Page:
Favorite thing: This is an interesting monument to a prominent Lenawee woman: Laura Haviland Smith. (In the first place, it's interesting simply because it's a 19th century monument to an important _female_: it's remarkable how few markers there are that commemorate the contributions of women in America.) Laura Haviland Smith was born Quaker, but converted to Wesleyan Methodism in the 1840s when the Society of Friends proved to be lukewarm on the Abolition of Slavery. Haviland became actively involved in the abolitionist movement, which was very important in this area of Michigan. (Adrian College was founded in part to be an abolitionist college.) She became centrally important in the "underground railroad," and assisted in the escape to freedom of dozens of former slaves. During the American Civil War, she became a passionate advocate for the interests of prisoners of war and refugees. Later, when she was almost 70 years old, she moved to Kansas and assisted in the resettlement of former slaves in new communities on the frontier. In this statue in front of the city hall in Adrian, she is shown holding a copy of her 1881 autobiography, "A Woman's Life Work," in which she writes about her committment to the causes of social justice: "Are we not our brother's keeper in a more extensive view than we are prone to conceive?"
Favorite thing: Another Adrian building which is on the National Register of Historic Places. This also dates from the 1870s, and was originally built as a meeting hall and theater. Note the French mansard roof - very much of its time.
Favorite thing: Terra Cotta is a kind of hard-baked pottery frequently used in architectural detailing. The late 19th century marked the glory days of terra cotta in America - look for it especially on buildings designed by the masterful Louis Sullivan. I like the terra cotta here in Adrian. I think that is the great native American leader Tecumseh looking out from his prominent vantage point.
Favorite thing: LAte nineteenth century American Architecture rediscovered the beauty and functionality of the Roman arch. Look for it in places like Trinity Church Boston (soon to be on my new Boston VT page) or any of the dozens of Richardsonian Romanesque buildings on American college campuses. Here the Adrian County Courthouse (from the 1880s) sports an attractive arch over the main front entrance.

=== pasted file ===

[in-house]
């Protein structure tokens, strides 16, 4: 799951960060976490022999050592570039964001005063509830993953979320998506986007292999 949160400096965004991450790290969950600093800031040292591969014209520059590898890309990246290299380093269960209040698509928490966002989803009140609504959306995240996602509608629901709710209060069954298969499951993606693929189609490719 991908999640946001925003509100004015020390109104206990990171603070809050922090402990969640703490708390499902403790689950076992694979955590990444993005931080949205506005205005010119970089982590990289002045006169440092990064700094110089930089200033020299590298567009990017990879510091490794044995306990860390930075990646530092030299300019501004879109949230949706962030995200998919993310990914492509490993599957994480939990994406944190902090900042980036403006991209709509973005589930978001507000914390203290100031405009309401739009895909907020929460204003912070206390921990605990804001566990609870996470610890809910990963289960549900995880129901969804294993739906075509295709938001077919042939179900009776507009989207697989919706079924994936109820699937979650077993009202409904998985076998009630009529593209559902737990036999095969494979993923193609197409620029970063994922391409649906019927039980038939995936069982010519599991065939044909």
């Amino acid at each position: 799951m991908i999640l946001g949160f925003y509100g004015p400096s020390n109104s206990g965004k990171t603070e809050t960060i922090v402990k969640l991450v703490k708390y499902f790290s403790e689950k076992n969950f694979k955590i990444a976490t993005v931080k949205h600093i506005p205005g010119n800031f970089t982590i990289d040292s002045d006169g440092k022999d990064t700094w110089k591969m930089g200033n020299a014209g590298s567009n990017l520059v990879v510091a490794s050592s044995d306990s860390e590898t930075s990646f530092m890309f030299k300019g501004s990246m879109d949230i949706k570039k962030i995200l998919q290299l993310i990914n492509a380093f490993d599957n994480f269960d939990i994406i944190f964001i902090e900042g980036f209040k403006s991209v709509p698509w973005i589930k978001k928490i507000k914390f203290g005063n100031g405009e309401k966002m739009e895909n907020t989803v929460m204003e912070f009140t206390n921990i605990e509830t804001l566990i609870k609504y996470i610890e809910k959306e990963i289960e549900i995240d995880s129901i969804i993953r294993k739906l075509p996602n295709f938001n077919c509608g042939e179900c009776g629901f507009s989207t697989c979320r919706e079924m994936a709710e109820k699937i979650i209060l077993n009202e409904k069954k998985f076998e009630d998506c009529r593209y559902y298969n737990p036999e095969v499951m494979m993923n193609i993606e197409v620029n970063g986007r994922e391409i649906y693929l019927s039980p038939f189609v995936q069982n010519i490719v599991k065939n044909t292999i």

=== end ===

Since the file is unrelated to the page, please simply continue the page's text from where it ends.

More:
Favorite thing: "Lenawee County was first settled in 1824 at Tecumseh, which the Terretorial Legislature subsequently made the county seat. Pioneers, mostly from upper New York State, then established Blissfield and Adrian, the latter called Logan. The largest Indian tribe was the Potawatomi. In 1838 the first State legislature moved the Lenawee seat of justice from Tecumseh to Adrian. The first courthouse was built in 1837 but burned in 1852. Immediately purcharing this site, formerly the western terminus of the Erie and Kalamazoo Railroad, the county erected a temporary courthouse. The present Romanesque style edifice was completed in 1885 and features round arched entracnes and an ornate tower. The exterior is also adorned with class reliefs and terra-cotta trim. Since 1885 this impressive structure has been the seat of Lenawee County government."
Favorite thing: It's a proud tower! Interestingly, it is located not in the center of town, but instead is just to the north of the city center. The courthouse has an important location in Adrian, but it's not really "at the center of everything."